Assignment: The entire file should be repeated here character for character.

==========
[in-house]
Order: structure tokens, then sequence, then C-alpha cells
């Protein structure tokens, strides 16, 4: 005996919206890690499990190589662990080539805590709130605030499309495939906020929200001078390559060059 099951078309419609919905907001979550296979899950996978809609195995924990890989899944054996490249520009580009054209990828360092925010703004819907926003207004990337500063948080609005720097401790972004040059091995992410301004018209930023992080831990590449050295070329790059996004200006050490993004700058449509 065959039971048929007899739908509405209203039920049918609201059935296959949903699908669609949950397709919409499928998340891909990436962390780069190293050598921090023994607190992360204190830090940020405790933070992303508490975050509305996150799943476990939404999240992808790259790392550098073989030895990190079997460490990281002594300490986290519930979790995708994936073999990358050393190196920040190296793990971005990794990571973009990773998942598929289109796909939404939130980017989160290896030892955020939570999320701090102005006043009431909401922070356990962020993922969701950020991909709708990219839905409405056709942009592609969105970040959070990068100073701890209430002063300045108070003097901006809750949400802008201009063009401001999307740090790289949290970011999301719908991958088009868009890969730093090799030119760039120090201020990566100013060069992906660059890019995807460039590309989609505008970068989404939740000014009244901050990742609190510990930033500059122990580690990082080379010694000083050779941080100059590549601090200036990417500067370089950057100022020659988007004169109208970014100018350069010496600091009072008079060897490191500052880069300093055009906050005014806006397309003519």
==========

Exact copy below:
[in-house]
Order: structure tokens, then sequence, then C-alpha cells
């Protein structure tokens, strides 16, 4: 005996919206890690499990190589662990080539805590709130605030499309495939906020929200001078390559060059 099951078309419609919905907001979550296979899950996978809609195995924990890989899944054996490249520009580009054209990828360092925010703004819907926003207004990337500063948080609005720097401790972004040059091995992410301004018209930023992080831990590449050295070329790059996004200006050490993004700058449509 065959039971048929007899739908509405209203039920049918609201059935296959949903699908669609949950397709919409499928998340891909990436962390780069190293050598921090023994607190992360204190830090940020405790933070992303508490975050509305996150799943476990939404999240992808790259790392550098073989030895990190079997460490990281002594300490986290519930979790995708994936073999990358050393190196920040190296793990971005990794990571973009990773998942598929289109796909939404939130980017989160290896030892955020939570999320701090102005006043009431909401922070356990962020993922969701950020991909709708990219839905409405056709942009592609969105970040959070990068100073701890209430002063300045108070003097901006809750949400802008201009063009401001999307740090790289949290970011999301719908991958088009868009890969730093090799030119760039120090201020990566100013060069992906660059890019995807460039590309989609505008970068989404939740000014009244901050990742609190510990930033500059122990580690990082080379010694000083050779941080100059590549601090200036990417500067370089950057100022020659988007004169109208970014100018350069010496600091009072008079060897490191500052880069300093055009906050005014806006397309003519």